Paulinha - useability testing cannot really be automated - you need to test the look and feel of the system as it will be used by your end user. This needs the human touch and an understanding of how your end users work.
I have not failed. I've just found 10,000 ways that won't work" --Thomas Edison
A simple, relatively inexpensive, and useful tool for usability testing is a video camera and a tripod. (Check out the book Don't Make Me Think: A Common Sense Approach to Web Usability by Steve Krug.)
Some aspects of usability can be addressed by test automation or other means of programming. Usability as previously stated includes look and feel. Look and feel in some organizations is further defined and refined in GUI standards. Example: VB ships with guidelines/GUI standards that include attributes / object properties that can manipulated by the developer. Things such as fonts, colors, size of control and placement can be verified with an automated tool. Companies do adopt these and adapt, or - create their own standards.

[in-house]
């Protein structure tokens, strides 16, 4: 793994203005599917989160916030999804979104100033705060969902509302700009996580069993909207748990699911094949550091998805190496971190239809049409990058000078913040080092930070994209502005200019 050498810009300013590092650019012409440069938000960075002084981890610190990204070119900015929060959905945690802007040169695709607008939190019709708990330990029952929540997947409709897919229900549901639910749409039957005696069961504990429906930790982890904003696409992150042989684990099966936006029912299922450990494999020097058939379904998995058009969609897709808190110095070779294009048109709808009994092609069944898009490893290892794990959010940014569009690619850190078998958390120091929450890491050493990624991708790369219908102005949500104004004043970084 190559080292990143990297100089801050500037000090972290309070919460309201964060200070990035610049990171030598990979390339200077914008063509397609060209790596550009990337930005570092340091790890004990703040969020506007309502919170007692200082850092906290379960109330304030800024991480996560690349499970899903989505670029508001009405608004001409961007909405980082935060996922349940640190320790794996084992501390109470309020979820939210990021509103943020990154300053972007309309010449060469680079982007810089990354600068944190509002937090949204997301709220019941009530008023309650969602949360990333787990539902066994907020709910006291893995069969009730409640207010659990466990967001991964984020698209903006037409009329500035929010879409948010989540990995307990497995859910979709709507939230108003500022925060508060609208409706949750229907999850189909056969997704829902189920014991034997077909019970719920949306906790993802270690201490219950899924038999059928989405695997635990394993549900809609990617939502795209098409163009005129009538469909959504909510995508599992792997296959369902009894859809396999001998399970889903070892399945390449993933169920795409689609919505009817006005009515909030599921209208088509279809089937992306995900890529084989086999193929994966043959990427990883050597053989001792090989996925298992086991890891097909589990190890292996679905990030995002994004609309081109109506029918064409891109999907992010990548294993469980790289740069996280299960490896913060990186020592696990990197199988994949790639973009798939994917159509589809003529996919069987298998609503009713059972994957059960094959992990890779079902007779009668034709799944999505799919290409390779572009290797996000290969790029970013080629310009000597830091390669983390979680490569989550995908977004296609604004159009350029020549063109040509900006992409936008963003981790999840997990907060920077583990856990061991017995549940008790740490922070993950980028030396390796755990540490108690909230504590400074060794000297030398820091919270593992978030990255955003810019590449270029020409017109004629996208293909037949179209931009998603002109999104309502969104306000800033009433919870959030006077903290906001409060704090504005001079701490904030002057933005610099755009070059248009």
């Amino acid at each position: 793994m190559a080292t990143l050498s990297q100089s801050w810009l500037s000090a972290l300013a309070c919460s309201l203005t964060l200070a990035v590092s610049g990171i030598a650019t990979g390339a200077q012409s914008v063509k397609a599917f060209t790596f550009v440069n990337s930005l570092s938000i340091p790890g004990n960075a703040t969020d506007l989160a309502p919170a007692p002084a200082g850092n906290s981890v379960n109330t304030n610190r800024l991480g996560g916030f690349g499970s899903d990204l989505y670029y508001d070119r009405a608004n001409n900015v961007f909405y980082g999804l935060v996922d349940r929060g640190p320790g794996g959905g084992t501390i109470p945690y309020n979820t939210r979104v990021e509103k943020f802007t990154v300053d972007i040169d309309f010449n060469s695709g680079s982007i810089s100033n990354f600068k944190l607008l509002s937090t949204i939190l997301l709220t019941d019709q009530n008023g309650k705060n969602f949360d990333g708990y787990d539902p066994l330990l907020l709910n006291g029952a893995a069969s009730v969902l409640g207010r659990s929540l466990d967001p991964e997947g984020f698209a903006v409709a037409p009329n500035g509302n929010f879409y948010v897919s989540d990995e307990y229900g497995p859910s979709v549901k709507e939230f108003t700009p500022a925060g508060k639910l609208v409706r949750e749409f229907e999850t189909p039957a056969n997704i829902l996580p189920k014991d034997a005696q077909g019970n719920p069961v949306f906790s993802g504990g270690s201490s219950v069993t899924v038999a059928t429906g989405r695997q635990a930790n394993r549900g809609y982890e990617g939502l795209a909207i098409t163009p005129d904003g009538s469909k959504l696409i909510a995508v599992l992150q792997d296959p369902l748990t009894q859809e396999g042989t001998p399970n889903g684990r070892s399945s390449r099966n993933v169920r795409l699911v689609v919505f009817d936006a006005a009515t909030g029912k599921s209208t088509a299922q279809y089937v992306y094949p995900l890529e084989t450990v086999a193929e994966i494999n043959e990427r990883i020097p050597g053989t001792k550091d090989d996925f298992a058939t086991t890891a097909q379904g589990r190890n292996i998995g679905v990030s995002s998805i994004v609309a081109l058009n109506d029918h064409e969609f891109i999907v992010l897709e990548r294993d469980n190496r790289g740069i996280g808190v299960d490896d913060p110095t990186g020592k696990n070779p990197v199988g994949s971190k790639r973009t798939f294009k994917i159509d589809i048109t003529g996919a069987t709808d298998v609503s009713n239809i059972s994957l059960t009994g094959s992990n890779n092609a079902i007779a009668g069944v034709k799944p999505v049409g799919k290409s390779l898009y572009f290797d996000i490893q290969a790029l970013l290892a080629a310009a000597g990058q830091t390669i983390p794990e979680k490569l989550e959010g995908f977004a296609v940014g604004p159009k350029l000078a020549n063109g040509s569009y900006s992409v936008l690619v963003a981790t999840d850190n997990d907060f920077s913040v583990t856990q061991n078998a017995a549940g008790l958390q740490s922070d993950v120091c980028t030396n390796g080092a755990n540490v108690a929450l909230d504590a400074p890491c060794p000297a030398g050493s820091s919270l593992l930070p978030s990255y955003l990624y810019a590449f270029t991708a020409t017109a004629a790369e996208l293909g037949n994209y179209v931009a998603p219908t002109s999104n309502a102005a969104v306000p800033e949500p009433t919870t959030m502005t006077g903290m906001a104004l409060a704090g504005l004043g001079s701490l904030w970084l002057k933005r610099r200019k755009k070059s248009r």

Usability also includes performance as part of the user experience. That experience consists of performance as response time to user stimulus. Performance can be measured by all the tools. Code can be (and has been) instrumented for purposes of gathering usability-related metrics. Those metrics typically represent errors induced by the user's inability to navigate properly (usability). Other metrics collected involve using the help facilities.
The video cam is to capture the intangible and is therefore the largest part of usability testing.